6 Truths About Parenting Older Kids (That No One Ever Tells You)

by Lisa Sadikman
Originally Published: 
Olichel / Pixabay

After a decade of parenting, I thought I had it figured out. I’d set boundaries that kept my three girls safe and emotionally secure, established reasonable but firm expectations, pushed them when they needed it, and threw in a little flexibility to keep things fun. Then the oldest one turned 10, and without warning, my parenting expertise went out the window. My daughter pushed back against every one of my once sacred rules, stopped seeking my counsel, and began rejecting my opinions in favor of her own.


Transitioning from parenting young children to parenting older kids was a challenge for me, even though it makes sense that as my children grow and shift, so too should my approach to parenting. On the one hand, it’s difficult to make room for their individual perspectives and ways of doing things, especially when they don’t jive with my own. On the other, it’s wondrous to witness my children attempt new skills, dive into new experiences, and make their own decisions as part of the process of becoming their whole selves.

Now that my oldest girl is 14, I’m slightly more comfortable in my still burgeoning role as Consultant rather than Manager. Here’s what I’ve learned so far about parenting older kids:

1. Letting go of their childhood is harder than you think.

The early years of parenting are a mishmash of joy, tears, contentment, confusion and physical toil. You can’t imagine your baby will ever be able to do anything herself. Then one day, she’s tying her own shoes, going on her first sleepover and texting her friends to make plans. You won’t miss the poopy diapers or crack-of-dawn wake ups. You’ll miss the way she said “flingo” instead of “flamingo” and what it felt like watching her ride a two-wheeler for the first time. Seeing my children morph from little kid to big kid and beyond is a thrill, but saying goodbye to their childhood years is bittersweet.

2. You will have only a vague idea of what they look like naked.

My little girls used to run around the house buck-naked and giggling, stopping only to shake their booties, grab a banana or jump in the tub. Those days are over. Now my tween changes behind firmly closed doors and freaks out if she even remotely senses me nearby while she’s in her skivvies. It’s not that I want to scrutinize her naked bod; it’s that I miss the closeness we once shared when nothing came between my baby and me.

3. They test your limits in ways they never did as toddlers.

Little kids throw tantrums, say “no!” a lot, and refuse to eat their broccoli, but you can usually soothe and steer them toward your way of doing things. Older kids, who stick to their own convictions, are a lot more challenging. Now my girls refuse to take my sartorial advice because “everyone wears ripped shorts.” They argue their way out of cleaning their rooms with the excuse of having too much homework. They say things like, “I don’t really want to” and “In a minute.” Their dissent is, frankly, infuriating. As a parent on the receiving end of my girls’ budding autonomy, I try to curb my frustration with a lot of deep breaths, but it doesn’t always work.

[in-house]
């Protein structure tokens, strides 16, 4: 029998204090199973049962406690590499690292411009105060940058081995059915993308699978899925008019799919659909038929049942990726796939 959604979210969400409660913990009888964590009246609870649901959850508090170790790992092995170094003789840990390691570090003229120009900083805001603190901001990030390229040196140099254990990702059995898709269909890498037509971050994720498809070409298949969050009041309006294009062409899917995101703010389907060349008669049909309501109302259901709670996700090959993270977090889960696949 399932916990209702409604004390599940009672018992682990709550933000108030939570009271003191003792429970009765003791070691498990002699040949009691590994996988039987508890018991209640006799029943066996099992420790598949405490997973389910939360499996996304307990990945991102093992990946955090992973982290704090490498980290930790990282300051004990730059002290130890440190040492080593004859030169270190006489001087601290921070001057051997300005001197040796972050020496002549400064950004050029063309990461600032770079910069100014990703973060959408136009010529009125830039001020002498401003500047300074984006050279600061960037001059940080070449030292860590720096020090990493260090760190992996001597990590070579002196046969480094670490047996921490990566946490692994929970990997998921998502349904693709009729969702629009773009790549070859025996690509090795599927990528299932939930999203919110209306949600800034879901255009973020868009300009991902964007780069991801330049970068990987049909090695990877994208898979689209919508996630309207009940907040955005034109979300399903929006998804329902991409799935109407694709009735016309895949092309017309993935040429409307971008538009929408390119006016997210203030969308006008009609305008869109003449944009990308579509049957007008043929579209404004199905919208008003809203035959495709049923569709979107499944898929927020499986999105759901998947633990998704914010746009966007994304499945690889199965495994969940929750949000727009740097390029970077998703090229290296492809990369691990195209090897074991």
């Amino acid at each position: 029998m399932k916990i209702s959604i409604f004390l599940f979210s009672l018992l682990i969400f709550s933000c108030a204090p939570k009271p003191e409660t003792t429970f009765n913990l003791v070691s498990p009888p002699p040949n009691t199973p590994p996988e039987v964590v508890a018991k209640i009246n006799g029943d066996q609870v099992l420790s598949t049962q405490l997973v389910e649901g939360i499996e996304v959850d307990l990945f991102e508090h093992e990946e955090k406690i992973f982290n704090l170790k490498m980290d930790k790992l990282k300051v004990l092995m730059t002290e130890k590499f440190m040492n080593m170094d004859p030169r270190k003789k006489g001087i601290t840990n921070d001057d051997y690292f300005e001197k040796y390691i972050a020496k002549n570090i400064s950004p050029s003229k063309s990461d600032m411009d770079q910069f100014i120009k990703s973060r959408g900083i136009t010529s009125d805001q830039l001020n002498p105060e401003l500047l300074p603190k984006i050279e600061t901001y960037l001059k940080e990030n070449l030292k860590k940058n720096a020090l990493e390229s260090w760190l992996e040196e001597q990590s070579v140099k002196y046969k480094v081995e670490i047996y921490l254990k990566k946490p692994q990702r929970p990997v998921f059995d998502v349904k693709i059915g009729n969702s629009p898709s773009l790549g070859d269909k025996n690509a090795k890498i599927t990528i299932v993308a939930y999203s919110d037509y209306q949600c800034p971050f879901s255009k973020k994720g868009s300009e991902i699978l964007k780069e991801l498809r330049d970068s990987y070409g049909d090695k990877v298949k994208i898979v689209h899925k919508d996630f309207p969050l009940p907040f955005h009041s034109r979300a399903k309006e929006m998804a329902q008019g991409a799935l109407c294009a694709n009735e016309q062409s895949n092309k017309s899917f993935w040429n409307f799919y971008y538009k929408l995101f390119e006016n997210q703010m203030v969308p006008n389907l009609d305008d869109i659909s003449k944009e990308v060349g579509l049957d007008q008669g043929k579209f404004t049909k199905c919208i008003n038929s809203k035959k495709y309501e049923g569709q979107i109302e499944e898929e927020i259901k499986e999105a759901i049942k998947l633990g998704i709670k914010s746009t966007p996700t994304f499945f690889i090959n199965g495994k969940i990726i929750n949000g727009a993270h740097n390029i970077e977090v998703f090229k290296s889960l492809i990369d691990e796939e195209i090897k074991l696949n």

4. They stop asking so many questions.

Little kids ask a gazillion questions like, “Why is snow cold?” and “Why was I born last?” Around 10 years old, the questions from my girls slowed down a bit, and they often knew how to find the answers themselves. One day the questions sort of…stop. This happened around the time my oldest daughter turned 13 and I actually wanted her to ask me about stuff, like puberty, peer pressure, dating and drugs. Without any substantial questions to answer, I simply launch into lecture mode, causing her to roll her eyes and wonder why her mom is such a dork. Hopefully she’s still getting the message.

5. They will shake your parenting confidence.

Maybe the reason they stop asking us so many questions is because older kids are on to us. After years of viewing us as the all-knowing wizard who sets the rules, feeds, clothes, comforts and protects them, they begin to see us for what we truly are: human. As my girls grow and individuate, I don’t always know how to parent in the new environment. This caught us all off guard at first, but now I’m honest when I’m unsure or need more information or time to think. Recognizing that I don’t have all the answers all of the time isn’t exactly comforting, but it gives me the chance to readjust my parenting and be okay with being human.

6. They will amaze you with who they are becoming.

A few weeks ago I peeked in on my older daughter’s band practice. She’s the lead singer, so when she took a seat at the drums, I did a double take — I had no idea she was learning to play the drums. She tapped out a four count and the band took off into a freestyle jam. She played with focused confidence and total joy. I was in awe. Younger kids amaze us by reaching developmental milestones and applying concepts. Older kids branch out on their own in ways we don’t dictate and in places we’re not always privy to. It’s another form of separating, but seeing my girl determine and pursue what thrills her was such a gift.

As my kids transition from childhood to young adulthood, they’re forcing me to look at my role as a parent in a whole new way. Giving them more leeway while still providing boundaries definitely takes some getting used, but it also helps me take a step back and see my girls for the glorious human beings they’re becoming.

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